Coming up on the World Baseball Classic stage: New York, New York.
David Wright, Team USA's "Captain America" and the third baseman of the New York Mets, on one side. Robinson Cano, the unquestioned leader of a talented Dominican Republic team and the second baseman of the New York Yankees, on the other.
There will be no subway involved, and the temperatures in Miami figure to be a little more balmy than they would be at home, but two of New York's finest will be on prominent display Thursday.
When Team USA meets the Dominican Republic in a crucial Pool 1 game Thursday night at 7 p.m. ET at Marlins Park in Miami, Wright and Cano will be at the heart of their respective lineups, both having delivered offensive firepower for their clubs thus far in the third edition of the international tournament.
Team USA manager Joe Torre -- who knows something about baseball in New York having grown up there, played in the Majors there and managed the Yankees and the Mets -- sees these two Gotham-based players as what they are: true stars of the sport.
"Well, you know, sometimes I don't think New York realizes how lucky they are to have the players that they have had over the years," Torre said when asked about the two New York players tearing up the Classic. "Being a New Yorker myself, you sort of take it for granted."
To Torre, these are two players who have "lived up to the advanced billing" while becoming superstars in New York, and they're bringing their special talents to the World Baseball Classic arena.
"The most impressive thing and the thing that I think the fans obviously embrace is the fact that they both play well under pressure," Torre said.
Certainly, when it comes to star players representing their countries, nobody has done it better this Classic go-round than the two players who know what it's like to be in the spotlight 162 games a year in New York City.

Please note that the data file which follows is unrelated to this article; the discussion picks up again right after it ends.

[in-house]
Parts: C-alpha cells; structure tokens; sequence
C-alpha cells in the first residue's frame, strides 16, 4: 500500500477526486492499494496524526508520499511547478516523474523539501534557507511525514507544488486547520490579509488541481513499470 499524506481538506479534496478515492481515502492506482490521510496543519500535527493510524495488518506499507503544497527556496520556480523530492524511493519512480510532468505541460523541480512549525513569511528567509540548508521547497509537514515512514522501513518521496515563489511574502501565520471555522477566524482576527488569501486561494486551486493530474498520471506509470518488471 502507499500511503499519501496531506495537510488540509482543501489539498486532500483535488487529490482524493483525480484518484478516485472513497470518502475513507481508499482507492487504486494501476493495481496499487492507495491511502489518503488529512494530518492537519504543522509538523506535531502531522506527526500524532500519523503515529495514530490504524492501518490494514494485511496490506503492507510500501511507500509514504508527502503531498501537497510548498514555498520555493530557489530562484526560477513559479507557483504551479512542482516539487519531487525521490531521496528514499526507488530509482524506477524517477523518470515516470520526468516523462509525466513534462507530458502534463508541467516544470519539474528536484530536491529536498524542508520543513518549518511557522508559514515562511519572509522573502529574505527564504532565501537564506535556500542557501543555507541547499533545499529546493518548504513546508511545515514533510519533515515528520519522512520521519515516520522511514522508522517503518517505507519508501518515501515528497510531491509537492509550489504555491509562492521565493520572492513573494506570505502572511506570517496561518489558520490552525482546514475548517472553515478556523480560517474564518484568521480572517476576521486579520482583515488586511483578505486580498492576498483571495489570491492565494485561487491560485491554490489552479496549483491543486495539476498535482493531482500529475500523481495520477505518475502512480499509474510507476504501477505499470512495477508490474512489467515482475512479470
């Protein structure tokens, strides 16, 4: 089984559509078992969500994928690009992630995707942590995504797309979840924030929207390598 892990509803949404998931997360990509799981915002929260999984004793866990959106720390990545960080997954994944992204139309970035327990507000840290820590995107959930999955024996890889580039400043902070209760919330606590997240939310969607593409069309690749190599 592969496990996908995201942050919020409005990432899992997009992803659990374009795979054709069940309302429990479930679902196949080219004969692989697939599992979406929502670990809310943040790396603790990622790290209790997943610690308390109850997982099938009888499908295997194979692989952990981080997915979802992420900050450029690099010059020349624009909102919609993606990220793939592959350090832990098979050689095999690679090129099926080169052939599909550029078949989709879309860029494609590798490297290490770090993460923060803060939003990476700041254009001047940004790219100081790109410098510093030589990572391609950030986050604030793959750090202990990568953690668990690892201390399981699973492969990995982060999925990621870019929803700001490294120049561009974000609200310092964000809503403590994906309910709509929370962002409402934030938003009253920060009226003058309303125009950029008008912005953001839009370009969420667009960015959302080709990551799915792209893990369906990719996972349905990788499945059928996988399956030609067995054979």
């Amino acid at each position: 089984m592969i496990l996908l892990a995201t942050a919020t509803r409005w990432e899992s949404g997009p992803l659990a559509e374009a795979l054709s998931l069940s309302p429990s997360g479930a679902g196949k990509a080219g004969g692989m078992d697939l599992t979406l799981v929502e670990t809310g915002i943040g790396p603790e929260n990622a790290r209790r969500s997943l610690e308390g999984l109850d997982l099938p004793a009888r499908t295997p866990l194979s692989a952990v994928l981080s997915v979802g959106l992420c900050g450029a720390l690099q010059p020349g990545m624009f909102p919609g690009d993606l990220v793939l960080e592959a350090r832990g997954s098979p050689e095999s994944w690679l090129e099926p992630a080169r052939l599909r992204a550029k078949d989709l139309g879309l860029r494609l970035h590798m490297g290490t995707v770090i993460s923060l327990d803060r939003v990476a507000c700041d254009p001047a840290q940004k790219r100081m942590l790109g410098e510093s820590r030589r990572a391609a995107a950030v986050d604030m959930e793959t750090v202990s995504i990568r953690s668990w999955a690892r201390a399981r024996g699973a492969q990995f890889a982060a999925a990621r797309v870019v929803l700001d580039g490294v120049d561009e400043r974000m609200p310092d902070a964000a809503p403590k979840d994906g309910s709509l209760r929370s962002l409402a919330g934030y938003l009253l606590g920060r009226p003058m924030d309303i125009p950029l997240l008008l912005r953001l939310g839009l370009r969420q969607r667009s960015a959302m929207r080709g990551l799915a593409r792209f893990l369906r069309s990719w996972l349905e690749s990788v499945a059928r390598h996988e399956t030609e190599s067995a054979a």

Wright leads all Classic competitors with 10 RBIs, having popped a grand slam in the pool round and then a bases-clearing double in the eighth inning to break open Team USA's 7-1 victory over Puerto Rico to begin play in Group 2 in Miami. A veteran of the 2009 Classic team, Wright has gone 7-for-16 with a homer and two doubles thus far -- showing, once again, how comfortable he is on center stage.
"Obviously, the adrenaline gets pumping for this tournament," Wright said after the victory over Puerto Rico. "You wear that uniform, and as I mentioned before, you want to go out there and represent your country."
Cano, meanwhile, has teamed with former New York Mets star Jose Reyes, now with the Blue Jays after a one-year stay with the Marlins, in the middle of the Dominican infield to provide the foundation for the roster with perhaps the most sparkling Major League credentials in the tournament. With four doubles, two homers and 22 total bases, Cano has gone 12-for-19 with six RBIs and five runs scored.
But, like Wright, he's not focusing on what he's done, but what his team has done and where it's headed.
"My interest is to win and the interest is in the team, and I'm proud to be in the team and a leader," Cano said after the emotional win over Italy on Tuesday. "We're really having a good time."
One other thing these two New York icons have in common, as it relates to the World Baseball Classic. Their teams, considered to be among the strongest in the field, haven't made much of an impact on the event the first two editions. Team USA made the semifinals in 2009, losing to eventual champion Japan, but didn't advance that far in the inaugural tournament in 2006. The Dominican team made the semis in 2006 but was eliminated in pool play in 2009.
Both teams, with their Gotham-based leaders, have a chance to change that history for the better. One of them will earn that trip to San Francisco by winning Thursday's game, while the other will have to fight back to reach the semifinal round.
"There's no tomorrow here, so you've got to play every day like it's your last game and you've got to win," Cano said.
John Schlegel is a national reporter for MLB.com. This story was not subject to the approval of Major League Baseball or its clubs.